Your credit history is crucial in determining the lender’s approval process. Lenders look at your outstanding income-to-debt ratio, on-time payment record, and how you use credit. Lenders want to avoid defaults on loans, so they want to make sure you’re managing your debt at no more than 36% of your gross income. Are you paying off student loans and car loans? Do you pay off credit cards every month or max out your available credit to make only the minimum payments required? Your credit scores will reflect your use of credit and the number can impact your mortgage interest rate.

You may receive a pre-qualification from your lender that will tell you how much you can spend on a home and what your interest rate is likely to be. But the prequalification is only going to be based on a snapshot of your finances—your credit score. Once you’ve selected a home, your loan will go through the underwriting process which dives deeply into your repayment history and credit use. If the underwriter finds a derogatory in your credit history, such as a lien or credit card in collections, they will tell the lender that the loan won’t be approved until the derogatory is paid in full.

There are other costs associated with buying a home that will affect how much you want to spend and how much the lender will give you, such as HOA fees, homeowners’ insurance, and property taxes. HOA fees vary from a few hundred dollars a month to well into four figures and homeowners’ insurance is also several hundred dollars a month—but the biggest variable is property taxes. Most data about a home’s history is transparent so you’ll be able to go online and see how the previous owner has been assessed by their taxing authority. But keep in mind that the longer the home seller has owned the home, the lower their tax bill will be. Most communities set property tax rates based on the purchase price of the home, with caps on how much those rates can increase annually. The seller may have a lower tax rate because the home is a homestead, and the rate will be even lower if the seller is over 65. Your tax bill will reset based on what you paid for the home at the next assessment.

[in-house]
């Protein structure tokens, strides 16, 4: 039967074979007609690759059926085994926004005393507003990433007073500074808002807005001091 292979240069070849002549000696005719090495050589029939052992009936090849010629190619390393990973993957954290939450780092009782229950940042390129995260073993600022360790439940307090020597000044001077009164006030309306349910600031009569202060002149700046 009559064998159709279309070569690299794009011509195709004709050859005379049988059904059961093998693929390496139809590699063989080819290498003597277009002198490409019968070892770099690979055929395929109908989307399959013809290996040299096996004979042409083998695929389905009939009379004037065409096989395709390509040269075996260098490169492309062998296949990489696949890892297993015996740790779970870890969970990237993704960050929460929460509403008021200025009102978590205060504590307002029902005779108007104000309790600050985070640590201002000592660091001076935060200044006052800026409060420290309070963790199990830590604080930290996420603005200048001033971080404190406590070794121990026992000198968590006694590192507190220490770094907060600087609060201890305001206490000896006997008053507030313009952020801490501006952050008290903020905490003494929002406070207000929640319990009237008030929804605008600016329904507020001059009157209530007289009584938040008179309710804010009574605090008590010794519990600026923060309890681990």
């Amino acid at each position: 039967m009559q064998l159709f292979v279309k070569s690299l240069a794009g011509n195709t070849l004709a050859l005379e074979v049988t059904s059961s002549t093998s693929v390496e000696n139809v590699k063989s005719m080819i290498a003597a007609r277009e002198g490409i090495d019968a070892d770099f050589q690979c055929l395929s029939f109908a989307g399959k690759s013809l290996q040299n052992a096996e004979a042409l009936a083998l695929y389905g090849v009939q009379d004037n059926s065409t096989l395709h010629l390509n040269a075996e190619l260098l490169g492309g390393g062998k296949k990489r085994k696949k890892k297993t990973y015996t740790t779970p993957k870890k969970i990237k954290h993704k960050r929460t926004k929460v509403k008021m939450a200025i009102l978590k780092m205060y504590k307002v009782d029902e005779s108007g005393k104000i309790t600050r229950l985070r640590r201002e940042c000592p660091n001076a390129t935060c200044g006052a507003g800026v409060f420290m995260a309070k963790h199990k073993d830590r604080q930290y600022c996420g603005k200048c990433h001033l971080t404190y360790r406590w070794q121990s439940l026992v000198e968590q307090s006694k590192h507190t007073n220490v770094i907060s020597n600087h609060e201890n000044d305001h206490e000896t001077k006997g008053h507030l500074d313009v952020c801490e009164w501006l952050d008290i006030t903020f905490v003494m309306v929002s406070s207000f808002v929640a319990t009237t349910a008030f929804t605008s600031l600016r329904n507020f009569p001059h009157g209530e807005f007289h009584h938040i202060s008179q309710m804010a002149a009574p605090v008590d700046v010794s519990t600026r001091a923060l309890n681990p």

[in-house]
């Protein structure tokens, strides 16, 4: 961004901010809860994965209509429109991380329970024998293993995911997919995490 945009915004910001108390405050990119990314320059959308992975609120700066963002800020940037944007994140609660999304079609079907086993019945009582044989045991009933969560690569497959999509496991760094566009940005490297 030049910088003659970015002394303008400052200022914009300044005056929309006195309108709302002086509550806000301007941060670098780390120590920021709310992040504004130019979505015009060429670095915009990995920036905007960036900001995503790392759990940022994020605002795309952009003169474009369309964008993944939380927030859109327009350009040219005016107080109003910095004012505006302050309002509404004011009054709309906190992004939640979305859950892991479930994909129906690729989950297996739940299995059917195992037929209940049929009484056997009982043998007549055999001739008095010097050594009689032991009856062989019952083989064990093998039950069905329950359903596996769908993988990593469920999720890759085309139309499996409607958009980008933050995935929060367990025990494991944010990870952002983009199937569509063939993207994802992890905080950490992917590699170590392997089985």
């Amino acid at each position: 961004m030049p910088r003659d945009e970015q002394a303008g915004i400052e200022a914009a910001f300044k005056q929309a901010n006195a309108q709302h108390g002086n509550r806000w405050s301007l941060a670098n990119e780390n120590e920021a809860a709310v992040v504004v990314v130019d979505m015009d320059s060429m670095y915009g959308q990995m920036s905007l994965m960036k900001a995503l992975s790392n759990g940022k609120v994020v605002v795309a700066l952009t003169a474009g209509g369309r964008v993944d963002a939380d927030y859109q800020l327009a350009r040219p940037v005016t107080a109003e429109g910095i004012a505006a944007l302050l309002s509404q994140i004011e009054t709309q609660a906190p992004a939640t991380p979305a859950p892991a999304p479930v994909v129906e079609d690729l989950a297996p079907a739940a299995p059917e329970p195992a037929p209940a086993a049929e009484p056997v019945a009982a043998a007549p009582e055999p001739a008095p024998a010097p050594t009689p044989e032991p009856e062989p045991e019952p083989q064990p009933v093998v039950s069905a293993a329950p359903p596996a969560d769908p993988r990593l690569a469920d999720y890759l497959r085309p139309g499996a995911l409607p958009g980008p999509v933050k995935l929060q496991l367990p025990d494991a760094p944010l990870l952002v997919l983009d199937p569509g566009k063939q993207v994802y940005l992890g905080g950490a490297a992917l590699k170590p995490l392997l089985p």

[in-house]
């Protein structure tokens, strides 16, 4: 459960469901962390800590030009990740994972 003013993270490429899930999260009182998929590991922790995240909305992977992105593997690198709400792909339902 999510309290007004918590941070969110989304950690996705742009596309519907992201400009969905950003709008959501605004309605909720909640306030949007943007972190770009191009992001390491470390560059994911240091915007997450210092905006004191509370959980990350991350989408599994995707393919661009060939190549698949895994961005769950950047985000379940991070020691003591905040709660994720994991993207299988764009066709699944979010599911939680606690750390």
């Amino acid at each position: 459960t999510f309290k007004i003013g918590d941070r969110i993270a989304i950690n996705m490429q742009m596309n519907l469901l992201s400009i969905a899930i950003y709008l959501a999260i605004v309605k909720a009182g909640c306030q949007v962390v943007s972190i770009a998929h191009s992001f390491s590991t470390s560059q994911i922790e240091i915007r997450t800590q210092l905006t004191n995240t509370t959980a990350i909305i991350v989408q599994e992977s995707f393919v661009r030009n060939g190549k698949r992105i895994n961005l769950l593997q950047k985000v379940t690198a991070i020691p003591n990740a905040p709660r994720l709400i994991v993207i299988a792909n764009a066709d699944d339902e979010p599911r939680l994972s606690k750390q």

So, when you’re evaluating the what-ifs of how much home you can afford, calibrate your costs by doing the following.

1.    Redo your monthly budget to pay down debt as quickly as you can afford.

2.    Get your credit history from all three credit reporting bureaus at Look for mistakes and derogatories. Use the lowest score for your what-if scenarios. 

3.    Determine where you’ll get your down payment and how much you can afford to put down. Some loan programs allow gifts from parents or friends, or you may tap into your savings or 401K.

4.    Decide which loan product is best for you. Adjustable-rate mortgages are less than fixed rates, but they can adjust to much higher market rates later.

If you get prequalified for a certain amount, that doesn’t mean you should spend that much for a home. You want your home to be comfortably affordable. Living at the top of your means is stressful. It’s far better to buy a less expensive home and be able to afford to have your first child, take vacations, buy that new car, get your master’s degree, or pursue other life goals.